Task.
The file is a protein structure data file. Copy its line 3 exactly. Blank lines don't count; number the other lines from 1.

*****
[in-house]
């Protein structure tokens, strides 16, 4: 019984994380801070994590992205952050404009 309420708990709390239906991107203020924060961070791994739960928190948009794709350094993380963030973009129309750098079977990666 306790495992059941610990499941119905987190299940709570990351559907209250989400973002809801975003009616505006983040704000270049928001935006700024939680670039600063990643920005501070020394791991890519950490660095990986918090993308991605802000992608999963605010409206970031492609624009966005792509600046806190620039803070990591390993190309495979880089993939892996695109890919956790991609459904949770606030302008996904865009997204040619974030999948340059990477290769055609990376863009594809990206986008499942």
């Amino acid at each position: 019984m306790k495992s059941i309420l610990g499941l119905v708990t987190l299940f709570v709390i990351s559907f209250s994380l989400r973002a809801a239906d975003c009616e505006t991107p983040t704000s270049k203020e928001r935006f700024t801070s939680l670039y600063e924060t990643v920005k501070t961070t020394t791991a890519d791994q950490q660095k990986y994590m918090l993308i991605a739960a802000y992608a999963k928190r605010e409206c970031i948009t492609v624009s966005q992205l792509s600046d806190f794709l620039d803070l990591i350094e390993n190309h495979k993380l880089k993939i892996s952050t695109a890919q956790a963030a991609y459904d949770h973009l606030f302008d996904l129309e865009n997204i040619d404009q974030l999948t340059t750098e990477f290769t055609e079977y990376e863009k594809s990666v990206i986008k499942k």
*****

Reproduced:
């Amino acid at each position: 019984m306790k495992s059941i309420l610990g499941l119905v708990t987190l299940f709570v709390i990351s559907f209250s994380l989400r973002a809801a239906d975003c009616e505006t991107p983040t704000s270049k203020e928001r935006f700024t801070s939680l670039y600063e924060t990643v920005k501070t961070t020394t791991a890519d791994q950490q660095k990986y994590m918090l993308i991605a739960a802000y992608a999963k928190r605010e409206c970031i948009t492609v624009s966005q992205l792509s600046d806190f794709l620039d803070l990591i350094e390993n190309h495979k993380l880089k993939i892996s952050t695109a890919q956790a963030a991609y459904d949770h973009l606030f302008d996904l129309e865009n997204i040619d404009q974030l999948t340059t750098e990477f290769t055609e079977y990376e863009k594809s990666v990206i986008k499942k």